What will the modern work environment look like in five years? 10 years?
Imagine a work world similar to one designed 25 years ago by manufacturer Jack Stack in his landmark book, The Great Game of Business, in which employees are financially literate regarding the money aspect of business, they have a stake in the outcome, and they understand the critical number.
Then apply clever phrases from technology startups and Silicon Valley-types like “radical transparency” and “digital nomads,” and you have a work environment centered on communication, transparency, openness, technology, and the results created versus measurable hours at the office.
As new employees enter the workforce, millennials have expectations of employers that are different than their parents, and significantly different than their grandparents. Millennial employees have been raised in the era of social media and the Internet, which provides them with instant answers. Phrases like “just Google it” did not exist 15 years ago.
Employees will expect businesses to communicate more frequently and openly about company performance, funding, leadership moves, and cultural development. Instead of annual speeches or letters from leadership, employees will expect more frequent bursts of information.
They want monthly, sometimes weekly, feedback on their performance. How a company engages with its workforce has become a question candidates are now asking in job interviews.
Employees expect companies to use the latest technology and be committed to improving on that technology on a frequent basis. Technology allows employees to work remotely, which allows employees to work smarter, not harder. Technology also allows managers to focus on the results through better data tracking versus the number of hours an employee is sitting in the office.
In a recent Career Builder survey, CEOs say they are expecting human resource professionals to be able to build and develop innovative business strategies based on data. The report said, “CEOs are looking for HR to be just as data-savvy and digitally-savvy as other areas of the company, and take quick, measurable actions that move the business toward its goals.”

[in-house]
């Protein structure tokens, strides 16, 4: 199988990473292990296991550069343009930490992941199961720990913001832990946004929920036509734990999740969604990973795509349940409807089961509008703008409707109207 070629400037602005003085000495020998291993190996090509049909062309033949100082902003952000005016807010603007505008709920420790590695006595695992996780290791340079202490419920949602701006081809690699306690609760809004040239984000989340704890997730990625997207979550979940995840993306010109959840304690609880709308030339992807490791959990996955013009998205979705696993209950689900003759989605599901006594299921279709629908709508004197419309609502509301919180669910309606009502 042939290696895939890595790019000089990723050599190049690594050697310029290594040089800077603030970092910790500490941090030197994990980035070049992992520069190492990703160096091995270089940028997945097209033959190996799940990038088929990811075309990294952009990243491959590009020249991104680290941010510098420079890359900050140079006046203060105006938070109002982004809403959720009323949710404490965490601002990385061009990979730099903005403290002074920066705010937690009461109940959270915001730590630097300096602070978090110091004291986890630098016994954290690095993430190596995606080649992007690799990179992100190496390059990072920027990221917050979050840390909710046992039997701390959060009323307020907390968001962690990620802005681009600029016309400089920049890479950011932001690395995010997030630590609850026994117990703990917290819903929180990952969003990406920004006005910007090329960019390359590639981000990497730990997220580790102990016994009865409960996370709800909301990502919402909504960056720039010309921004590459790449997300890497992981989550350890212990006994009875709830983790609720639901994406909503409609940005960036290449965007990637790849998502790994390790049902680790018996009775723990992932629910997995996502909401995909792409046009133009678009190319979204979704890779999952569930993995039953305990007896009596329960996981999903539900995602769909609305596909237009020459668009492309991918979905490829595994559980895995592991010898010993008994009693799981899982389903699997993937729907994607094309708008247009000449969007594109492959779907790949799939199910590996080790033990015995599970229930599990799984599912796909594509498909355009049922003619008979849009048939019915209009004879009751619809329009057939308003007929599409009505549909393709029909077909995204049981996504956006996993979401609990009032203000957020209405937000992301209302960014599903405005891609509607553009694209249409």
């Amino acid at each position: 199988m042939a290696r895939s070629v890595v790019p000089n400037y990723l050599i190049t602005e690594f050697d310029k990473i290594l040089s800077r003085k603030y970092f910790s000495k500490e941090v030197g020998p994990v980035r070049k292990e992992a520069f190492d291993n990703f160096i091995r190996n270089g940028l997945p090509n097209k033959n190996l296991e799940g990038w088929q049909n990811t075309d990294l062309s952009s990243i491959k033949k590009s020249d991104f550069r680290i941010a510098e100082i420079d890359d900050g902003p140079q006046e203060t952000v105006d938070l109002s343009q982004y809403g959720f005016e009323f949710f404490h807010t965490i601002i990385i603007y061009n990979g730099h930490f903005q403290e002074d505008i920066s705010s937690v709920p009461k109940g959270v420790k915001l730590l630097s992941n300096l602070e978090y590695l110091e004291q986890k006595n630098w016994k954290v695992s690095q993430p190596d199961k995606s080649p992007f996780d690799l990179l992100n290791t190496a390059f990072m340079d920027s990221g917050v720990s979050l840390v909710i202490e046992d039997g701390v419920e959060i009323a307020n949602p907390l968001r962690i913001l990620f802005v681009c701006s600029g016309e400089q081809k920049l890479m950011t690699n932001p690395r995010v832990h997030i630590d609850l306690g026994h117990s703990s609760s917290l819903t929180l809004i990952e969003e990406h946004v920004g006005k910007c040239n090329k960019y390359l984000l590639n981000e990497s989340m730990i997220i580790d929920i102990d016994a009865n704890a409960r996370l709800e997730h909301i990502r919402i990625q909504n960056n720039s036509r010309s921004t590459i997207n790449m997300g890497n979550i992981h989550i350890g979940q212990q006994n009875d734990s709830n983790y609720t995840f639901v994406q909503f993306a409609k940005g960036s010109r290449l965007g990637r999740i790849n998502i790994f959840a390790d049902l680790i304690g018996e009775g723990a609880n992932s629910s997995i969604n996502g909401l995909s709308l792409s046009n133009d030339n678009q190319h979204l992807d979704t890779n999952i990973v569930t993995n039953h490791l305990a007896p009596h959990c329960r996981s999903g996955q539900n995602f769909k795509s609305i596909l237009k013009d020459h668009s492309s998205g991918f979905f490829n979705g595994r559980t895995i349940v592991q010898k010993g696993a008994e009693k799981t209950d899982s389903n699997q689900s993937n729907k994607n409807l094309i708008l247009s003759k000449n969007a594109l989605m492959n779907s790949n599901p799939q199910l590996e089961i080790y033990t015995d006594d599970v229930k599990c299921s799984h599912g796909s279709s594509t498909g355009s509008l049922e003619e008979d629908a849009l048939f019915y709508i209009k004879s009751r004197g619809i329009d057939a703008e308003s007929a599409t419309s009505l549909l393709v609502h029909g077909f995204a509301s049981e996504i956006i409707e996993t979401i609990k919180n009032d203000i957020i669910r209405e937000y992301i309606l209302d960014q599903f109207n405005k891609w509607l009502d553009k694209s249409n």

This will require back-office systems that will track data and then require it to be communicated to the senior management and to the employees themselves. How that data will be communicated will change as well.
Consider for a moment that by 2020, 50 percent of the workforce will be millennials. As this workforce moves from the shop or retail floor into management positions, this “new reality” of how people work will become the accepted norm. How they communicate is different compared to a baby boomer or Gen Xer.
They prefer to text or email instead of talk on the phone. Then they can edit or correct the message they would like communicate. They won’t participate in long meetings, preferring quick huddle sessions.
Smart phones will replace desk phones within the next 10 years. Today, the Google office in New York City does not have an office number. Instead, all of its employees have cell phones, making a landline number obsolete.
To build the next generation of worker in a company, employers must figure out what motives them to work and leave the job they currently have. This has changed dramatically with millennials.
According to the recruiting firm Hobson Associates, and its president Danny Cahill, in 1979 the criteria in evaluating a new job opportunity, in order of importance, was:
1. Management potential
2. Promotional Opportunities
In the mind of today’s millennials, they are looking for:
3. The ability to share ideas
4. Progression in life, not necessarily management
Concerning the “mind of today’s millennial’s,” the millennials who work in my office summed it up that they want to have all of those things, and also want to be appreciated and be in an environment where they can truly make an impact. They want a career that provides all of that. They want to constantly grow in positions, learn more, take on more responsibility, and know that they are trusted to make profitable changes.
As business owners, we will need to understand and adapt to them, not the other way around.
Todd Palmer is founder and president of Troy-based Diversified Industrial Staffing and Diversified PEOple LLC, and is a regular contributor to DBusiness Daily News.â€‹